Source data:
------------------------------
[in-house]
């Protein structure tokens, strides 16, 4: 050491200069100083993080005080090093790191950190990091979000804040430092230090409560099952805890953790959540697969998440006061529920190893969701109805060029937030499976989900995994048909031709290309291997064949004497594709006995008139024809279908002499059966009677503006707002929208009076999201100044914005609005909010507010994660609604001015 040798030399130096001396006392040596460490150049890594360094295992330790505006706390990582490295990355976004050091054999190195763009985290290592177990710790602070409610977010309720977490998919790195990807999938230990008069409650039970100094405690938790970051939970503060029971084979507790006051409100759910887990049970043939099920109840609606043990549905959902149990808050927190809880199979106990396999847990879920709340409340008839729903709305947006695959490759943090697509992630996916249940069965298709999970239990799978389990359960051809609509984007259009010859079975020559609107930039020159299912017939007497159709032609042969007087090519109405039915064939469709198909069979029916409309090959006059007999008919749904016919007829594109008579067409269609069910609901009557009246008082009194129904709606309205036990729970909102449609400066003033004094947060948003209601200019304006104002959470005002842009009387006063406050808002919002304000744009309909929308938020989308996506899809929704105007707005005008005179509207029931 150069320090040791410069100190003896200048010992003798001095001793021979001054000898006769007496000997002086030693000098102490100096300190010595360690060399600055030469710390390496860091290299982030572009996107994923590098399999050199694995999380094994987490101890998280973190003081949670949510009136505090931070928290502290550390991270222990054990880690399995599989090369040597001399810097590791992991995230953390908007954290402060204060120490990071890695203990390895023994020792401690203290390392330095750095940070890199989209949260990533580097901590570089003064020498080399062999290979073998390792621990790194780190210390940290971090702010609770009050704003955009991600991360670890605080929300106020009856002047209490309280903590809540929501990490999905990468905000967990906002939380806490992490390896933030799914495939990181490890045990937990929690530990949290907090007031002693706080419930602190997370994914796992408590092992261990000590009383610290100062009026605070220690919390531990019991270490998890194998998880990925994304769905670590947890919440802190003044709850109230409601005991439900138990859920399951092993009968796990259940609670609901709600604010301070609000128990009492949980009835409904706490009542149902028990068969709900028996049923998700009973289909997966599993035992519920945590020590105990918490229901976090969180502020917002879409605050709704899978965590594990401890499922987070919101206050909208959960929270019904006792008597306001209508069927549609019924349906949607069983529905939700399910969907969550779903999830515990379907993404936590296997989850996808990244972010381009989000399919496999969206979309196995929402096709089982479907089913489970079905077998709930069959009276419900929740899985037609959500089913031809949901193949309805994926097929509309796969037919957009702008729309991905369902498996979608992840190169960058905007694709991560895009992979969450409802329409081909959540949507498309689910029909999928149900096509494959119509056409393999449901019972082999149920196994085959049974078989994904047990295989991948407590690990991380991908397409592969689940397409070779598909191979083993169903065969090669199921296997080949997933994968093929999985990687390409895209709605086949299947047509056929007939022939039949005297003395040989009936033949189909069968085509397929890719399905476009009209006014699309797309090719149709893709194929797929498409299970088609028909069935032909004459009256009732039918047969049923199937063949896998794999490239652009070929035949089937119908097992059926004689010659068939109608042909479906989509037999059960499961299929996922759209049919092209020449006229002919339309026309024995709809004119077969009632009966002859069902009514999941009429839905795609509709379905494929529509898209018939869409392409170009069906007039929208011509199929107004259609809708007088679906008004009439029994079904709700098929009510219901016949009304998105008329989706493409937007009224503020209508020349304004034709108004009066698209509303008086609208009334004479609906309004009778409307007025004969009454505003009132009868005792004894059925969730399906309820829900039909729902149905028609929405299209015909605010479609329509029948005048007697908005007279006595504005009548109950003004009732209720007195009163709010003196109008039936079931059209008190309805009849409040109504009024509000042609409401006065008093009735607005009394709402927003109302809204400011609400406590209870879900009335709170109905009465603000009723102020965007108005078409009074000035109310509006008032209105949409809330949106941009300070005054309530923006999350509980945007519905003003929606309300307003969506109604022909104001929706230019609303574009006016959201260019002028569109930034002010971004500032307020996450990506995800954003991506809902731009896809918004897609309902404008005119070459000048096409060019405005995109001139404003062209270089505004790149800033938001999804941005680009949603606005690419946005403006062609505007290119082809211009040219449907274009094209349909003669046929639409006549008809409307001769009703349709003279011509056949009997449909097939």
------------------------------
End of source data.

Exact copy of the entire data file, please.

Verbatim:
[in-house]
């Protein structure tokens, strides 16, 4: 050491200069100083993080005080090093790191950190990091979000804040430092230090409560099952805890953790959540697969998440006061529920190893969701109805060029937030499976989900995994048909031709290309291997064949004497594709006995008139024809279908002499059966009677503006707002929208009076999201100044914005609005909010507010994660609604001015 040798030399130096001396006392040596460490150049890594360094295992330790505006706390990582490295990355976004050091054999190195763009985290290592177990710790602070409610977010309720977490998919790195990807999938230990008069409650039970100094405690938790970051939970503060029971084979507790006051409100759910887990049970043939099920109840609606043990549905959902149990808050927190809880199979106990396999847990879920709340409340008839729903709305947006695959490759943090697509992630996916249940069965298709999970239990799978389990359960051809609509984007259009010859079975020559609107930039020159299912017939007497159709032609042969007087090519109405039915064939469709198909069979029916409309090959006059007999008919749904016919007829594109008579067409269609069910609901009557009246008082009194129904709606309205036990729970909102449609400066003033004094947060948003209601200019304006104002959470005002842009009387006063406050808002919002304000744009309909929308938020989308996506899809929704105007707005005008005179509207029931 150069320090040791410069100190003896200048010992003798001095001793021979001054000898006769007496000997002086030693000098102490100096300190010595360690060399600055030469710390390496860091290299982030572009996107994923590098399999050199694995999380094994987490101890998280973190003081949670949510009136505090931070928290502290550390991270222990054990880690399995599989090369040597001399810097590791992991995230953390908007954290402060204060120490990071890695203990390895023994020792401690203290390392330095750095940070890199989209949260990533580097901590570089003064020498080399062999290979073998390792621990790194780190210390940290971090702010609770009050704003955009991600991360670890605080929300106020009856002047209490309280903590809540929501990490999905990468905000967990906002939380806490992490390896933030799914495939990181490890045990937990929690530990949290907090007031002693706080419930602190997370994914796992408590092992261990000590009383610290100062009026605070220690919390531990019991270490998890194998998880990925994304769905670590947890919440802190003044709850109230409601005991439900138990859920399951092993009968796990259940609670609901709600604010301070609000128990009492949980009835409904706490009542149902028990068969709900028996049923998700009973289909997966599993035992519920945590020590105990918490229901976090969180502020917002879409605050709704899978965590594990401890499922987070919101206050909208959960929270019904006792008597306001209508069927549609019924349906949607069983529905939700399910969907969550779903999830515990379907993404936590296997989850996808990244972010381009989000399919496999969206979309196995929402096709089982479907089913489970079905077998709930069959009276419900929740899985037609959500089913031809949901193949309805994926097929509309796969037919957009702008729309991905369902498996979608992840190169960058905007694709991560895009992979969450409802329409081909959540949507498309689910029909999928149900096509494959119509056409393999449901019972082999149920196994085959049974078989994904047990295989991948407590690990991380991908397409592969689940397409070779598909191979083993169903065969090669199921296997080949997933994968093929999985990687390409895209709605086949299947047509056929007939022939039949005297003395040989009936033949189909069968085509397929890719399905476009009209006014699309797309090719149709893709194929797929498409299970088609028909069935032909004459009256009732039918047969049923199937063949896998794999490239652009070929035949089937119908097992059926004689010659068939109608042909479906989509037999059960499961299929996922759209049919092209020449006229002919339309026309024995709809004119077969009632009966002859069902009514999941009429839905795609509709379905494929529509898209018939869409392409170009069906007039929208011509199929107004259609809708007088679906008004009439029994079904709700098929009510219901016949009304998105008329989706493409937007009224503020209508020349304004034709108004009066698209509303008086609208009334004479609906309004009778409307007025004969009454505003009132009868005792004894059925969730399906309820829900039909729902149905028609929405299209015909605010479609329509029948005048007697908005007279006595504005009548109950003004009732209720007195009163709010003196109008039936079931059209008190309805009849409040109504009024509000042609409401006065008093009735607005009394709402927003109302809204400011609400406590209870879900009335709170109905009465603000009723102020965007108005078409009074000035109310509006008032209105949409809330949106941009300070005054309530923006999350509980945007519905003003929606309300307003969506109604022909104001929706230019609303574009006016959201260019002028569109930034002010971004500032307020996450990506995800954003991506809902731009896809918004897609309902404008005119070459000048096409060019405005995109001139404003062209270089505004790149800033938001999804941005680009949603606005690419946005403006062609505007290119082809211009040219449907274009094209349909003669046929639409006549008809409307001769009703349709003279011509056949009997449909097939």